The Badr Brigade owes its loyalty to Ayatollah Muhammad Baqr al-Hakim, head of the Tehran-based Supreme Council for an Islamic Revolution in Iraq (SCIRI). He has so far boycotted US-organized meetings of former opposition groups, voicing suspicion of American intentions in Iraq, and the Badr Brigade constitutes a potentially dangerous thorn in Washington's side.

In northern Iraq, more than 30,000 Kurdish guerrillas, known as pesh merga, constitute the largest armed group in the country. They broke out of the autonomous Kurdish zone, with the assistance of US troops, to capture Kirkuk and Mosul, but have since returned to their bases, leaving Kurdish policemen - along with US soldiers - to control those cities.

Near the Iranian border, an unknown number of Mujahideen Khalq - dissident Iranians armed and trained by Hussein's regime - remain in hiding. They claim 5,000 men under arms, and were among the most vicious of the forces that Hussein used to put down the uprising that broke out in 1991 in the wake of the Gulf War.

An undetermined number of fedayeen also escaped US forces in the recent war, and are regrouping in the Diyala governorate northeast of Baghdad, along with some senior figures in the last regime, according to INC sources.

The range and number of militias could turn Iraqi politics ugly, as different political parties and ethnic groups struggle to make their presence felt. "The US talks of the disarmament of Iraq and that extends to Iraqis," says Sethna. "There cannot be armed groups outside the control of government authority, and the idea is to dismantle organized forces with command structures and funding."

In Baghdad Thursday, the retired American general appointed to spearhead reconstruction, Jay Garner, warned pretenders to Iraqi leadership that a democratic process would begin next week.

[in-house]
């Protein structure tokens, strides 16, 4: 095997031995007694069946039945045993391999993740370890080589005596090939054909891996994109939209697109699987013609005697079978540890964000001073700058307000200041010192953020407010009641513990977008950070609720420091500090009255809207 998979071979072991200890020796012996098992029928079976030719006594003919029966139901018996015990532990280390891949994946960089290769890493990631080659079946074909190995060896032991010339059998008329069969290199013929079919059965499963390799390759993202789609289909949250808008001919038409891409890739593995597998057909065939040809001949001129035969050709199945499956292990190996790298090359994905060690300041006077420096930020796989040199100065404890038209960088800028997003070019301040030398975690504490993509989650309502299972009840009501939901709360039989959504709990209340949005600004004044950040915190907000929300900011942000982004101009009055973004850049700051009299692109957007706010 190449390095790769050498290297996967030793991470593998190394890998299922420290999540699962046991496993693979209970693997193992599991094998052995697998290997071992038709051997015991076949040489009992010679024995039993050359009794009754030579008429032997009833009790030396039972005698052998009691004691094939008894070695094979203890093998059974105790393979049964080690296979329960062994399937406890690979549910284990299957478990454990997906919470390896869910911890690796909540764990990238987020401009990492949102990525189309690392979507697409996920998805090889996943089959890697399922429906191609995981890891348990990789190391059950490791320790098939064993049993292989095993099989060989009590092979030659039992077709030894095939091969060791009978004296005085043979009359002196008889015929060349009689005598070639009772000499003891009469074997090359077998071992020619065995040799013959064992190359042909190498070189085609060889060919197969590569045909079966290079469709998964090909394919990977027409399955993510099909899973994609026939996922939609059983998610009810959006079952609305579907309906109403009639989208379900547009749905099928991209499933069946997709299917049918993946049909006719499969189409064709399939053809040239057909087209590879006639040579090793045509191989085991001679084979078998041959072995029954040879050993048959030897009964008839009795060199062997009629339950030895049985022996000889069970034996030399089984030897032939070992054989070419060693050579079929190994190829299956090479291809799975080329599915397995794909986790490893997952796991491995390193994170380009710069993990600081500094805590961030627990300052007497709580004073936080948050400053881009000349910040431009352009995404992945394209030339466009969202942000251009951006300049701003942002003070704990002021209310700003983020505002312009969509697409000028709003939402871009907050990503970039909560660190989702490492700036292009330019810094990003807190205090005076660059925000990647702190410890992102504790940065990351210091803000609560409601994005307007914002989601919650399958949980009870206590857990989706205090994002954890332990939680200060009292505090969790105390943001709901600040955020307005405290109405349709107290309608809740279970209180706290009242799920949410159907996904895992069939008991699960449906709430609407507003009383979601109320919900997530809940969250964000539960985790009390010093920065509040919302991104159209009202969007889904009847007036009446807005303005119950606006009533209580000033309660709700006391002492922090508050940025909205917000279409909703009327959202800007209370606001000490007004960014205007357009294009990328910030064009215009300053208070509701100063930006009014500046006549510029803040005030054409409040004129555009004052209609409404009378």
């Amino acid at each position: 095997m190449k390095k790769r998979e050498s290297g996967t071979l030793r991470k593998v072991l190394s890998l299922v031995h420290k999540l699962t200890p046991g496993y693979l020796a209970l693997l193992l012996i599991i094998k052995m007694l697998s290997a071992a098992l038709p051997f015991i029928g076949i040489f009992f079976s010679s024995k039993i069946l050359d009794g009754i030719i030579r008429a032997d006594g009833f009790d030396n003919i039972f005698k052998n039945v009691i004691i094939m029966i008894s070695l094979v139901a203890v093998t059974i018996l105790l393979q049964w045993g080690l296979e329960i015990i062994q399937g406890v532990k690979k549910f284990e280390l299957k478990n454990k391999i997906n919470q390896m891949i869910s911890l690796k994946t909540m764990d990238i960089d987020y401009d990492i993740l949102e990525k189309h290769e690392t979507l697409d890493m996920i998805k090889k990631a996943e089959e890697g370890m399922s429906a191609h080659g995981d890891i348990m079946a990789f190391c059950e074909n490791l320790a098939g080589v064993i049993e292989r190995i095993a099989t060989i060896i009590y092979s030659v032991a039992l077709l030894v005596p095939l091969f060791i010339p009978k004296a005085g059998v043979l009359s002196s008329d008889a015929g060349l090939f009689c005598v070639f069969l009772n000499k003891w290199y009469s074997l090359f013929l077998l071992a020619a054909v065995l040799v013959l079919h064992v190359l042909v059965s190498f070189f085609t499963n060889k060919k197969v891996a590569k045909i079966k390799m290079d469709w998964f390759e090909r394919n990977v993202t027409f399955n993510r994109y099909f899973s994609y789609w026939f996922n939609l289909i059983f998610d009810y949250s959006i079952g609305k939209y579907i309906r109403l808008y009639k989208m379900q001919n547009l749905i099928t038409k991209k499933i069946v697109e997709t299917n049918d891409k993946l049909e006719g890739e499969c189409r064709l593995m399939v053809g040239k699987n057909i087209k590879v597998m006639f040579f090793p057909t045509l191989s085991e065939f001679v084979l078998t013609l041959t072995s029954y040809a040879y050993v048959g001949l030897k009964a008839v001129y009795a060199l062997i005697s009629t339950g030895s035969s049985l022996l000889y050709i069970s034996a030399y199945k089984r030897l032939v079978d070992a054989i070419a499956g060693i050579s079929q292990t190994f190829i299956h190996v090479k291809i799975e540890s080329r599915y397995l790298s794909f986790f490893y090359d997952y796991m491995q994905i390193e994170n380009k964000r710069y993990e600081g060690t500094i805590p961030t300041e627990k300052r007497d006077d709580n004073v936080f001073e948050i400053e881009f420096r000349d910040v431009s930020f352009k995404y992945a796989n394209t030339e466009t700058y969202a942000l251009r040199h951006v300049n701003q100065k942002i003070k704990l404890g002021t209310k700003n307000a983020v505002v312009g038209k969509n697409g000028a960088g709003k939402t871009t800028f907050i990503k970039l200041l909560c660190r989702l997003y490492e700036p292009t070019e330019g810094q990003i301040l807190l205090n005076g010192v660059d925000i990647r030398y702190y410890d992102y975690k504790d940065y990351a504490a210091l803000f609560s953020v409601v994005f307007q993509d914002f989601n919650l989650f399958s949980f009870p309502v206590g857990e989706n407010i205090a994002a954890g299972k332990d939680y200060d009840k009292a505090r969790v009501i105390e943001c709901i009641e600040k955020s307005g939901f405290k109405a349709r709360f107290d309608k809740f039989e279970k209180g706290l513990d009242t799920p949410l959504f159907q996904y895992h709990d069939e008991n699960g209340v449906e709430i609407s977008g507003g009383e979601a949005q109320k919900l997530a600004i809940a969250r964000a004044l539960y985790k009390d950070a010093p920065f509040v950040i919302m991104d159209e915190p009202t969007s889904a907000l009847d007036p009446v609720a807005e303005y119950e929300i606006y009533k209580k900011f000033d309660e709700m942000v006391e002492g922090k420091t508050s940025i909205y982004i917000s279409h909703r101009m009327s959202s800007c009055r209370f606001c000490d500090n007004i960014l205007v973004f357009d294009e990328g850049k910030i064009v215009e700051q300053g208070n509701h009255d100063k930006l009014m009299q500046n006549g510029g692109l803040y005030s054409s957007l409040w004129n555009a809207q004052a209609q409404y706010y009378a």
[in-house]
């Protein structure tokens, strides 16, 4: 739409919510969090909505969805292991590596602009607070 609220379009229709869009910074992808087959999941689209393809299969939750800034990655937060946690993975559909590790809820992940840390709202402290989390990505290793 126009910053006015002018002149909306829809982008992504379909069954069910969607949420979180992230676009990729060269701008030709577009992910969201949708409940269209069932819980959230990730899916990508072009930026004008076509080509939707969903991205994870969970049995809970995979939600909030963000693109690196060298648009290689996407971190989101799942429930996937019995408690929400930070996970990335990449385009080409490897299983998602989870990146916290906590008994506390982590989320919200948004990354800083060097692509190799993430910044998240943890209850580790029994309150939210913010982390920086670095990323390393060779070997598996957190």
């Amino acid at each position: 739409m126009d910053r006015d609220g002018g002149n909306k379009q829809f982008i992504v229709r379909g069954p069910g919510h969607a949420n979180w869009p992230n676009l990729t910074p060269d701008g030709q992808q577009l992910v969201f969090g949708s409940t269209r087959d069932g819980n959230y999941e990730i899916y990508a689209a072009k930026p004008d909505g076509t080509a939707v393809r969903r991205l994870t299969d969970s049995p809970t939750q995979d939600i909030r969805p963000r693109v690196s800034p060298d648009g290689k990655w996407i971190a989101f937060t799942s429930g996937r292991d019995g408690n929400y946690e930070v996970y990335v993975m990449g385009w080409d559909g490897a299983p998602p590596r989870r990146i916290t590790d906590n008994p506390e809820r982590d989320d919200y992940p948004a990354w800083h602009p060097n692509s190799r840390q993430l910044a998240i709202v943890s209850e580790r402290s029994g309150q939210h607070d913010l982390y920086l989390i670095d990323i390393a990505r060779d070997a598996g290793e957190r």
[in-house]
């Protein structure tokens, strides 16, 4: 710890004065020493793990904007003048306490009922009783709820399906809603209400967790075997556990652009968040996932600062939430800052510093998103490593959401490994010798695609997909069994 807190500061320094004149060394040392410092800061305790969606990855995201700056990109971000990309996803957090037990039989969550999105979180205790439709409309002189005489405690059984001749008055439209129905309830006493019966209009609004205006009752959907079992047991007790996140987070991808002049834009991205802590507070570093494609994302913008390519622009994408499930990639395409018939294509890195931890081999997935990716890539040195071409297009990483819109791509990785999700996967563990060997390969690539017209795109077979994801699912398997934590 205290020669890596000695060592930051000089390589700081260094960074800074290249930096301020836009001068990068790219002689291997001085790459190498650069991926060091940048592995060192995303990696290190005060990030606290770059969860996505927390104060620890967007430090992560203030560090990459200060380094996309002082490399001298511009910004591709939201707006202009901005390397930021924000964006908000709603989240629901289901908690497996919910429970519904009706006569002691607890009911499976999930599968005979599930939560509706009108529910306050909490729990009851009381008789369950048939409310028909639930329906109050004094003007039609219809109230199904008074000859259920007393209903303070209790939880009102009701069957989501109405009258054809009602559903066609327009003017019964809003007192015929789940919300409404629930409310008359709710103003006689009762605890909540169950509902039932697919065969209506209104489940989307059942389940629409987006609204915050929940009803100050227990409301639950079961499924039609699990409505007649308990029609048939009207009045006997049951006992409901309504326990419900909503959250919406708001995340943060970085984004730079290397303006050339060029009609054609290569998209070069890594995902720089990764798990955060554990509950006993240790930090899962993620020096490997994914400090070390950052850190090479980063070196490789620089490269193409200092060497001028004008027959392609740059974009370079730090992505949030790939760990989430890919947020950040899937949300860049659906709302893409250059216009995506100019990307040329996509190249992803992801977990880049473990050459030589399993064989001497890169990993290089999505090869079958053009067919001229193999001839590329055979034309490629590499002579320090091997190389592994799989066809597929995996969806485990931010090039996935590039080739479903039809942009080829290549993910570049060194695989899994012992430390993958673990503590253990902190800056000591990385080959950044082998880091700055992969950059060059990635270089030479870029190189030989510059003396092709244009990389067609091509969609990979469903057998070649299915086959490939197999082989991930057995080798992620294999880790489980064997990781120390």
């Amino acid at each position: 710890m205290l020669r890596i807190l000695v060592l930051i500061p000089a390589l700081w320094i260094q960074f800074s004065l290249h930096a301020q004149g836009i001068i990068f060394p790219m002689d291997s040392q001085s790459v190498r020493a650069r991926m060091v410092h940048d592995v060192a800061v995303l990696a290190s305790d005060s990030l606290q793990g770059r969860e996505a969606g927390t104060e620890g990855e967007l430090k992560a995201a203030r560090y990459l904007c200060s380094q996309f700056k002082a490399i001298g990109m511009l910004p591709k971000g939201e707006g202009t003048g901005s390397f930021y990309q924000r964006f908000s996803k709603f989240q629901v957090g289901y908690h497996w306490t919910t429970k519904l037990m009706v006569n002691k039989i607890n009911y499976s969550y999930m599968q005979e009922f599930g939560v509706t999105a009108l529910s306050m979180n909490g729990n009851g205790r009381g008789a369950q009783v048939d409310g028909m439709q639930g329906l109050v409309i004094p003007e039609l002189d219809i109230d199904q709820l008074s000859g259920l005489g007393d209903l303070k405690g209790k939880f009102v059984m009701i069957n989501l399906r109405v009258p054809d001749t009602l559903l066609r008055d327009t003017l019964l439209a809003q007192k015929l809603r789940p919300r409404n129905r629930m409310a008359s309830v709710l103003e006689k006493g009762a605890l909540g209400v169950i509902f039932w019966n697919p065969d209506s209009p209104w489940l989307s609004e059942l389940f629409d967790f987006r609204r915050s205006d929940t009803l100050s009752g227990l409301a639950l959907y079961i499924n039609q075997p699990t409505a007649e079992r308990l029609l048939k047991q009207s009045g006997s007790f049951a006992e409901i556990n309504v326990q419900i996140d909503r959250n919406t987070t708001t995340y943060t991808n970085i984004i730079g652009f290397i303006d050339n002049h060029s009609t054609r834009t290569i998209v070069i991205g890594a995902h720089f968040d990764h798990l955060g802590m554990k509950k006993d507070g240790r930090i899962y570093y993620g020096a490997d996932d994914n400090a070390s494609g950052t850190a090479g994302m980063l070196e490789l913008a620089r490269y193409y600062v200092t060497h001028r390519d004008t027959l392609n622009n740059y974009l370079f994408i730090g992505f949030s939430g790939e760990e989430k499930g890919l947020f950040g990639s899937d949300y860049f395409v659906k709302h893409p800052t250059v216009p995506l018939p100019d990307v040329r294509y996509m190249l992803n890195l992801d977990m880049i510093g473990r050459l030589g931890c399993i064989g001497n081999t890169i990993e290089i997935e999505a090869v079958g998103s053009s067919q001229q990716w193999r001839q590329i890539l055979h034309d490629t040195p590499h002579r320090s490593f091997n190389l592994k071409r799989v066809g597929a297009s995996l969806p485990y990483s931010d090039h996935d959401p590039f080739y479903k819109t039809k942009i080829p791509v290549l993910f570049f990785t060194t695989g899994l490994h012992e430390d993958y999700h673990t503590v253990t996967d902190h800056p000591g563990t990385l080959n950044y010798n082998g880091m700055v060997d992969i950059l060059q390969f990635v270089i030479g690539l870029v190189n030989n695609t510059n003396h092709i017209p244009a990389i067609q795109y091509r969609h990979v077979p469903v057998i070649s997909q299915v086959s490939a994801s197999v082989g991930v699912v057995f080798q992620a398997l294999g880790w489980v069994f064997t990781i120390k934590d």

General Garner also added distance between Bush administration rebuilding efforts and Mr. Chalabi, a returned exile with little popular support in Iraq, but who is close to US defense chiefs Donald Rumsfeld and Paul Wolfowitz, and Vice President Dick Cheney. Garner said there were several leaders who are emerging, though Mr. Chalabi has enjoyed logistics support and protection from the US military. "Mr. Chalabi is a fine man, but he's not my candidate, and he's not the candidate of the coalition," Garner said.

Influence in Iraq's nascent political process from outside neighbors - especially Iran and Syria - will not be tolerated, Garner said. Still, Garner's deputy, British general Tim Cross, did not rule out a large role for the majority Shiite Muslims, if that is what a democratic process brings.

The new kingmakers of Iraq gave little detail about how they intend to jump start representative rule in a country that has known only dictatorship for 35 years. And Garner said the level of anti-American sentiment on the streets - especially among Shiite Muslims - is of a "little more magnitude than I expected."

Some former fighters hope they will not need to take up arms again, now that Hussein is out of power. "If there is nobody to battle against, why fight?" asked Sertib Hussein Shera, a Kurdish guerrilla, in between efforts to recover his family home in Kirkuk on Thursday. "No Iraqi citizen wants any more war."

But the Kurds, at any rate, are keeping their options open. As he contemplates a future operation to confiscate weapons from ordinary citizens in Kirkuk, police chief Gen. Fireyal Jawmar says he cannot promise that the pesh merga farther North will hand over their weapons. "When the new government is established, we will decide whether to cooperate and what to do."

*• Scott Peterson in Baghdad contributed to this report.